Yet the island is a hub of technological innovation, with some of the original ideas for the National Broadband Network (NBN) spawned in the state.
Favouring the top end of town — and dividing small to medium businesses (SMBs) depending on access — the NBN and private networks have helped the local progression of technology, with cloud a model of choice in Tasmania.
“Businesses are buying as-a- service and we have seen it a lot in personal procurement,” TasmaNet managing director Josh Harris observed.
But while the state faces similar tech headwinds as the rest of Australia, such issues are not as acute due to the proactive approach of the Tasmanian Government and other state institutions such as TasICT.
According to policy, by 2018, all Tasmanian Government agencies will be procuring technology through cloud, alongside a mandate that all data produced in the state must remain on island.
“We are a regional player, we are at the end of a digital cul-de-sac so we required a policy decision to ensure some data did stay on the island,” Harris said.
“A lot of people who strategically understand technology — both in business and government — think this is important for the state.”
From an infrastructure and connectivity standpoint, the NBN continues to act as a great divide for businesses across the state.
“I wouldn’t say it’s been a smooth ride but we’ve been lucky,” Harris said. “There was pressure from the community to make the rollout as effective as possible. People have become accustomed to NBN just being there and when it’s not they get upset.”
Consequently, this has created a state of “haves and have nots”, impacting SMBs specifically. The issue is not just limited to internet connectivity however, but also telephony.
“In the areas without NBN, the price of telephony is quite high and this has disadvantaged many businesses,” Interact IT managing director James Newman said.
As one of Tasmania’s largest integrators, Interact IT serves the SMB market across the state, leveraging vendor partnerships such as Microsoft, Lenovo and Aerohive.
According to Newman, the state is experiencing a “huge tourism boom”, leading to an increase in sales within the hospitality sector as businesses pursue public Wi-Fi and point-of-sale system technologies.
“Visitors, especially those from the mainland now expect free Wi-Fi,” Newman acknowledged. “If a hotel or a restaurant does not have it, customers will go somewhere that does.”
While public Wi-Fi was once seen as a bonus service which proprietors could charge for, Newman said it
has now moved into a necessity for the sector, driving sales for the ICT industry as a result.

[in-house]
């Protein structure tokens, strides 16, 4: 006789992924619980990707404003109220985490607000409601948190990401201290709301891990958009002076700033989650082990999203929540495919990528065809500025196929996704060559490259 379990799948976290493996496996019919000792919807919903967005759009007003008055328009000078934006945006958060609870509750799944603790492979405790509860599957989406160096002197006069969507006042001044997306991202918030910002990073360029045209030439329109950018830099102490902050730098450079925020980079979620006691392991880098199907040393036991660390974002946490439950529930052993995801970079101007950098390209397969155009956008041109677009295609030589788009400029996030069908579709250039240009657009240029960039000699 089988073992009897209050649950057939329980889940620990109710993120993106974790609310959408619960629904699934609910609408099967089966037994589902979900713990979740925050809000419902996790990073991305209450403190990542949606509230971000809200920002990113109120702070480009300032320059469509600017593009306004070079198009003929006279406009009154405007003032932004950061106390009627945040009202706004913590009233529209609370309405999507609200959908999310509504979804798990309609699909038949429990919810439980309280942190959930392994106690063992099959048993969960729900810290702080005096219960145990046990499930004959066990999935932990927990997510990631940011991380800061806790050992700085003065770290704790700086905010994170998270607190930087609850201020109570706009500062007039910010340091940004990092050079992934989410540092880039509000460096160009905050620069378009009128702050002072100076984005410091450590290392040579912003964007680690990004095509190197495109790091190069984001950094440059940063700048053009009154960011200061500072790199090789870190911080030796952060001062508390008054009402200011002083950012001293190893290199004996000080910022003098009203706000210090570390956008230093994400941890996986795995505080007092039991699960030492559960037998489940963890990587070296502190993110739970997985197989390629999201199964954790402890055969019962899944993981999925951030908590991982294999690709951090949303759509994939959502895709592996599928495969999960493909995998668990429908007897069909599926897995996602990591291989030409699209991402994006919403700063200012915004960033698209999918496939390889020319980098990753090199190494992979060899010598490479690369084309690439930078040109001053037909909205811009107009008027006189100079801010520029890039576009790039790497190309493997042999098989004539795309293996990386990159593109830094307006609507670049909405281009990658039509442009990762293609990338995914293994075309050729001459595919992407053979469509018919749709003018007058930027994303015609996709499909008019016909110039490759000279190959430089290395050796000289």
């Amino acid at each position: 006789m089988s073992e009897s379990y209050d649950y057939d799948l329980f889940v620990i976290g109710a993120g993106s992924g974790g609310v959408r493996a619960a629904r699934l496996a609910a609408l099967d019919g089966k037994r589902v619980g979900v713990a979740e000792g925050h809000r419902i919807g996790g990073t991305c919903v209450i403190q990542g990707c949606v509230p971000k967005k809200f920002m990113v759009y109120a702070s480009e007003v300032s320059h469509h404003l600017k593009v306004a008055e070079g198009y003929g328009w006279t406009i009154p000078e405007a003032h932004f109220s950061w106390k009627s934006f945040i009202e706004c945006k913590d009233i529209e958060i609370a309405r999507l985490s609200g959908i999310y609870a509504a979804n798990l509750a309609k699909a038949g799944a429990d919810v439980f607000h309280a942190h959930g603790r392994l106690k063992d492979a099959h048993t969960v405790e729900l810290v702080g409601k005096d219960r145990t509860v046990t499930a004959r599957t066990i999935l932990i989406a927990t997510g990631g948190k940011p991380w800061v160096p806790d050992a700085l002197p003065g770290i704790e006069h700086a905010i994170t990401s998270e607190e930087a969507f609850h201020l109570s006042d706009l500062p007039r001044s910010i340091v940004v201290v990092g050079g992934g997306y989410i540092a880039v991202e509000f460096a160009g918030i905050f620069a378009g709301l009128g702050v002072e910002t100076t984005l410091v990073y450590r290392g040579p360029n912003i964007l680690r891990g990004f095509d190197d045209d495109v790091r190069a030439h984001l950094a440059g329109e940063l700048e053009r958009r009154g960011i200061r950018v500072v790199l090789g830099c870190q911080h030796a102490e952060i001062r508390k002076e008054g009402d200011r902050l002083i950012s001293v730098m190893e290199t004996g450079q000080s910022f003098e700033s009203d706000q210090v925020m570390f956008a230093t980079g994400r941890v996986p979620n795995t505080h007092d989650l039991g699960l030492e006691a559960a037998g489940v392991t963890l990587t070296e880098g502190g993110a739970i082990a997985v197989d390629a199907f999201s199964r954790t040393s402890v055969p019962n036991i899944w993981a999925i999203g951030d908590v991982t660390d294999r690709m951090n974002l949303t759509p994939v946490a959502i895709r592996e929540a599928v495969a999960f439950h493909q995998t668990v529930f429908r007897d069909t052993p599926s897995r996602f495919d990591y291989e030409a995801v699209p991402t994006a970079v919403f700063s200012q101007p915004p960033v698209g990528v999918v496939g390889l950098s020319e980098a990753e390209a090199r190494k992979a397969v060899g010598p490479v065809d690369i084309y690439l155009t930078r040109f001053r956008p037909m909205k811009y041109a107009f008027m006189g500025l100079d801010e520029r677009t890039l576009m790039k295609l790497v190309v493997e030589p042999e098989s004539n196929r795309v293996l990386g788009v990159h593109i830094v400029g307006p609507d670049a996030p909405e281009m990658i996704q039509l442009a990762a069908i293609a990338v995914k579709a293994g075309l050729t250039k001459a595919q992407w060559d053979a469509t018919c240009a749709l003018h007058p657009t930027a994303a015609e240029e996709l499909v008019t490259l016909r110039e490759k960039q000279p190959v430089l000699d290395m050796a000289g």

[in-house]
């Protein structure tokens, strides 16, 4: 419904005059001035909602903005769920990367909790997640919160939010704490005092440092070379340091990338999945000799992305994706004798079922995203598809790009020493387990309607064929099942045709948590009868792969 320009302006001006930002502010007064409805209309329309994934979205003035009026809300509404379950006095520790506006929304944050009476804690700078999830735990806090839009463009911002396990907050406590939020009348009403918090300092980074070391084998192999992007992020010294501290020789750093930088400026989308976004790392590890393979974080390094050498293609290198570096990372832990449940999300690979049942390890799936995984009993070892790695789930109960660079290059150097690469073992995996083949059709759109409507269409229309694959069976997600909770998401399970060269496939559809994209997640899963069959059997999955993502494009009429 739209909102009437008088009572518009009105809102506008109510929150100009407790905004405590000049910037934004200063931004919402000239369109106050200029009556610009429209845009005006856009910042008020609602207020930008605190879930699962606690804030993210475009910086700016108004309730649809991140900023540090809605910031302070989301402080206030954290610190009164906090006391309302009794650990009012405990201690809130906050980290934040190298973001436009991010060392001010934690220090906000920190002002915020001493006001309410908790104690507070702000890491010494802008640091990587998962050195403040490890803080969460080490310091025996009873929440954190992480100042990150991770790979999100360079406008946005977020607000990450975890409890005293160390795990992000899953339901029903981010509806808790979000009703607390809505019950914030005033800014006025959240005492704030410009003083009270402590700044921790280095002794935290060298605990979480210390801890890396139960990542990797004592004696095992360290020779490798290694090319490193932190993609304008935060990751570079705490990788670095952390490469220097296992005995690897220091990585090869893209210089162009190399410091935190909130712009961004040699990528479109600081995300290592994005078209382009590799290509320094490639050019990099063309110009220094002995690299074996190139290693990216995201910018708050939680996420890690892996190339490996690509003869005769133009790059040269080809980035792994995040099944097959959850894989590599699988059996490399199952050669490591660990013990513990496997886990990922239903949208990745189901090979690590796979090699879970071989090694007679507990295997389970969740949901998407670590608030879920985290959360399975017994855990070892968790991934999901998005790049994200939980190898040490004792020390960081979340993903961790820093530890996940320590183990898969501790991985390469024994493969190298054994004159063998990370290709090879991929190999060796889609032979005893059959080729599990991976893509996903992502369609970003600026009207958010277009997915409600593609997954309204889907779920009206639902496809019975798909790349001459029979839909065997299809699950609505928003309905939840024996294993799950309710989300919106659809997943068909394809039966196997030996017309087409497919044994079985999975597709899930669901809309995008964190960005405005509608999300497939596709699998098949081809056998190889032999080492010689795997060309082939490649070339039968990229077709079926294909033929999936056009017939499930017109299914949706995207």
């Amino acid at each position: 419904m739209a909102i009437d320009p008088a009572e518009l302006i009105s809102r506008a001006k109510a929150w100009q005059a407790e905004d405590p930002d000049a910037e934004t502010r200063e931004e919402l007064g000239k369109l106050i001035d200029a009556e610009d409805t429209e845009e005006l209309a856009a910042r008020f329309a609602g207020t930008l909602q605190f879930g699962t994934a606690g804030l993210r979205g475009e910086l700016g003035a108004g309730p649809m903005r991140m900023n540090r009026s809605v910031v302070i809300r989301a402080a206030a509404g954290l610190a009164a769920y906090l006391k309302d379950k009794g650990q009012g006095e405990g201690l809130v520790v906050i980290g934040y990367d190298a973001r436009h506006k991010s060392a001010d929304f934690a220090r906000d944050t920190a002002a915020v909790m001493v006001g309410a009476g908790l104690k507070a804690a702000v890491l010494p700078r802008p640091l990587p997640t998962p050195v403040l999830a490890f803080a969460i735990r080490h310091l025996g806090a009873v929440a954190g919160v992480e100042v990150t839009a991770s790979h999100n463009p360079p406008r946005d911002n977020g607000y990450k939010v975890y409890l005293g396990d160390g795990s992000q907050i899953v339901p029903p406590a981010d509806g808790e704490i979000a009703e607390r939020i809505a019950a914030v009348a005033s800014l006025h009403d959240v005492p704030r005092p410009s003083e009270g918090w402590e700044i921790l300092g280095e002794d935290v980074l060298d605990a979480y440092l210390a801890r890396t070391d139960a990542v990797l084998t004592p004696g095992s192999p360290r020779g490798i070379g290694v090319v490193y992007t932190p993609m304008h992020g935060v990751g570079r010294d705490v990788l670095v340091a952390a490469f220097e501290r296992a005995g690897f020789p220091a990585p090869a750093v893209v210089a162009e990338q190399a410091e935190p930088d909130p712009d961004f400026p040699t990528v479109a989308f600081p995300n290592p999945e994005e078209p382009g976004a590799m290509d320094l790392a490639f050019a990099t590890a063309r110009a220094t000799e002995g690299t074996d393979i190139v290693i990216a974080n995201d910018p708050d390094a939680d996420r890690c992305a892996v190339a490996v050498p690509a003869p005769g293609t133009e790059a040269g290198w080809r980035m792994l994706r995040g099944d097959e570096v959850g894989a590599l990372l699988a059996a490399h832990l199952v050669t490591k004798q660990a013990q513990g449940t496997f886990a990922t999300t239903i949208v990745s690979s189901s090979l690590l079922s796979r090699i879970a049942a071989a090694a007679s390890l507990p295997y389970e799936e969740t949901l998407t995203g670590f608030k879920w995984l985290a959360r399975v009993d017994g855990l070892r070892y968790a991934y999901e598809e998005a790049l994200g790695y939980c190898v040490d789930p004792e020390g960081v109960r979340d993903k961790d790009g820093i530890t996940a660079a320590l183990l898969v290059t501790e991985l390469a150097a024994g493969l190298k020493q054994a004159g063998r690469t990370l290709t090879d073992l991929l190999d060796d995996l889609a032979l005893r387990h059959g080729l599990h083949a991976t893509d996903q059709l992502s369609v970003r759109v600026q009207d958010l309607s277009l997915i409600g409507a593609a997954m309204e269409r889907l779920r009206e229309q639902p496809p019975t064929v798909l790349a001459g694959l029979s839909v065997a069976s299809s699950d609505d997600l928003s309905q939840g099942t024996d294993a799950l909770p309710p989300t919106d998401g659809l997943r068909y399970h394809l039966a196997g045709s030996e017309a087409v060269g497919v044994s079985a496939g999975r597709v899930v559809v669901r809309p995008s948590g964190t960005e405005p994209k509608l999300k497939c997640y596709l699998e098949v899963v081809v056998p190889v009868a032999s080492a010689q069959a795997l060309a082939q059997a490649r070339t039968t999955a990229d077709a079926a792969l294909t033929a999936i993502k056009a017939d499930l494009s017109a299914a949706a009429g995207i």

And with Tasmania seen as a microcosm of the greater Australian economy, pound for pound, this is an island punching well above its weight.
As Tasmania takes advantage of the potential of NBN, Queensland partners remain challenged however, by ongoing issues around connectivity and availability.
“One of the biggest challenges we are facing is the continued problems surrounding the roll out of the NBN,” Reef IT general manager Aaron Jervis said. “Some of the more common issues include the shortfall of fibre to multi-tenant premises.
“For instance, you may have an office block with 10 tenants, and nine of those are serviceable for NBN, but the 10th tenant is not, as they were missed during the fibre cabling installation. Trying to get that 10th tenant an NBN connection can take months."
Citing a lack of communication, Jervis said that with a wide variety of companies providing NBN installation services to a wide variety of tenancies, issues naturally arise around site access, faulty cabling, lack of appropriate roof access and body corporate restrictions.
“Unfortunately, when faced with an issue during an installation, your standard nbn co installer will leave site without appropriately communicating what the issue was,” Jervis added. “This can lead to weeks of delay to resolve the issue and finish the job."
Taking the NBN debate south to Victoria, similar connectivity struggles exist, creating a Tasmanian type market split in terms of the “haves and have nots”.
Because in Melbourne and the wider areas, it appears that bigger is better, with the state’s largest organisations innovating at a rapid pace with digital transformation and outsourcing the overriding theme of 2017.
Yet across SMB sectors, and even creeping into the mid-market, businesses are struggling to modernise as they anxiously wait for the NBN rollout.
Further still, the disparate rollout has seen regional customers embrace new technologies faster than metropolitan counterparts due to better connectivity levels.
“It’s a big problem for our metro clients as access to many of the services they are looking to acquire are dependent on internet speeds,” Zynet operations manager Marina Zanghellini acknowledged.
As a Melbourne-based provider serving predominantly the SMB to mid-market sectors, Zanghellini said businesses are “caught in limbo” between paying a high price for an enterprise-grade fibre network, or
dealing with connectivity issues until the NBN arrives.